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Ahmadi A, Behpajooh A, Shokoohi-Yekta M, Arjmandi A A, Azizi M P. The Effectiveness of Cognitive Plays on Executive Function and Math Achievement of Preschool Children at Risk for Mathematic Difficulties. mejds. 2017; 7 :82-82
URL: http://jdisabilstud.ir/article-1-767-en.html
1- University of Tehran
2- Islamic Azad University
Abstract:   (2676 Views)

Background & Objective: The good executive function skills during early childhood found to be a strong predictor of academic achievement. In recent years, some studies have indicated that children who have problem in executive function skills are at an increased risk for learning difficulties particularly in math. Executive function skills composed of working memory, response control and cognitive flexibility. These skills have a critical impact on everyday performance and children's school readiness. As growing number of research support the relation between mathematics and executive function skills, researchers and educators began to focus on the question of transfer effect of executive function training on academic performance or daily activities, which there is a dearth of empirical research on this issue. Therefore, the aim of the current study was to evaluate the effectiveness of cognitive games on working memory, cognitive flexibility, response control, attention, planning and basic math skills of preschool children at risk for mathematical difficulties.
Methods: in a Quasi experimental study, the pre-test post-test design with the control group was used. Forty preschool children at risk for mathematical difficulties were selected based on a multi-level screening of low performance in mathematics from six kindergartens and preschool centers in district two of Tehran. The participants were chosen in two stages. First, potential participants were nominated by the teacher as low performance children then if they scored one or more standard deviation below the mean in basic mathematical skills were considered at risk for mathematic difficulties. Participants randomly were assigned to either the experimental or the control group. Participants of the experimental group received 24 sessions of executive function training while the control group followed their routine educational plans. The intervention combined both computerized and non- computerized games. Activities were accommodated based on the children’s performance and structured from easy to difficult level. The Kohansedgh Basic Mathematical Skills for Children (KBMSC), Tehran- Stanford-Binet Intelligence Scales, Fifth Edition (TSB-5), Stroop and Tower of London were used to assess participant’s performance in terms of cognitive and academic skills at the beginning and the after intervention.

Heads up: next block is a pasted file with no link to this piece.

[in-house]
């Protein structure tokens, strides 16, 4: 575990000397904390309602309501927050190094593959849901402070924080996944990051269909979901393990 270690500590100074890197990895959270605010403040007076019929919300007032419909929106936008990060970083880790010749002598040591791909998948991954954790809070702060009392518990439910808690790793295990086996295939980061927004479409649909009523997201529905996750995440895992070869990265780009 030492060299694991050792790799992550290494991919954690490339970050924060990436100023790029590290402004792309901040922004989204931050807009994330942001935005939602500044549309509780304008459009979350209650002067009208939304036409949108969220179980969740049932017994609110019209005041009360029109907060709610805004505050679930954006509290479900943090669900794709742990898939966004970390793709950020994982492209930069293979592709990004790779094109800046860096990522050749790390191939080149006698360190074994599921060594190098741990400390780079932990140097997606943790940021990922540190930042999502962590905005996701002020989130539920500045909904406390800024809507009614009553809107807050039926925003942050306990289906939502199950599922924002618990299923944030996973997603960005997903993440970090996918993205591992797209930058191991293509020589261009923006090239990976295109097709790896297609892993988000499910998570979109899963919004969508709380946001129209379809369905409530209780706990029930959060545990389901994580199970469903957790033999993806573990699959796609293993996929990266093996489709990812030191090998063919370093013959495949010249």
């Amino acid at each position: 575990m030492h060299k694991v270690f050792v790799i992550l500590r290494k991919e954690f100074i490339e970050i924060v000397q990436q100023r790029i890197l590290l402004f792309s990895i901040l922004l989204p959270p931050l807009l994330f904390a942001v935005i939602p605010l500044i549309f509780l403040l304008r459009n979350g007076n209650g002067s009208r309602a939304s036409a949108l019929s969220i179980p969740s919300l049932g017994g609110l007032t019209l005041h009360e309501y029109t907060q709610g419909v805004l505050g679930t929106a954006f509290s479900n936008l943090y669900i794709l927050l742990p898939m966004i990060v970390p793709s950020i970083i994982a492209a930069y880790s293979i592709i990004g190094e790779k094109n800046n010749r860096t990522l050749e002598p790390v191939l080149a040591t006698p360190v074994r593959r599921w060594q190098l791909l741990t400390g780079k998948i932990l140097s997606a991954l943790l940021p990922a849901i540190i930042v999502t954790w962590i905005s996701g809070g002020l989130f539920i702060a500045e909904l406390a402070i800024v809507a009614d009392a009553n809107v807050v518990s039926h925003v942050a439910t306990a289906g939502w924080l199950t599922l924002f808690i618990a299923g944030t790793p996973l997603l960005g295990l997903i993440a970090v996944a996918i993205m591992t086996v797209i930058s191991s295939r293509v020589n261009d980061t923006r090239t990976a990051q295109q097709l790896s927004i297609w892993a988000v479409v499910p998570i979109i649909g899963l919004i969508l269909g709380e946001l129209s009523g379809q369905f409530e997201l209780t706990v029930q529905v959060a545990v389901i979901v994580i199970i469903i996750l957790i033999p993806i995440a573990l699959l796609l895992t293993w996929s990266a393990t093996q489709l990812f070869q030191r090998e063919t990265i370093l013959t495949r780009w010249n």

Results: Participants average age was 73.5 months (SD=5.21). There were no significant differences between the experimental and the control group in terms IQ, basic math skills or age. Findings of covariance analysis controlling for pretest scores, indicated significant differences among the experimental and the control group in terms of working memory (F=20.24, p=0.001, η2 =0.42) and cognitive flexibility (F=7.54, p=0.010, η2 =0.22). Although, after the intervention, the children in the intervention group scored higher in the areas of math ability, response control, attention and planning skills than the comparison group, but the differences were not significant (p>0.05).
Conclusion: : Implications of research findings suggest including executive function training to the preschool curriculum especially for at risk children, which might improve their school readiness and prevent or reduced the chance of learning disabilities. To the best of our knowledge, this research is one of the first study evaluating the effect of executive function training with the Maghzineh software in at risk preschool children.

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Type of Study: Review Article | Subject: Psychology
Received: 2017/03/11 | Accepted: 2017/04/27

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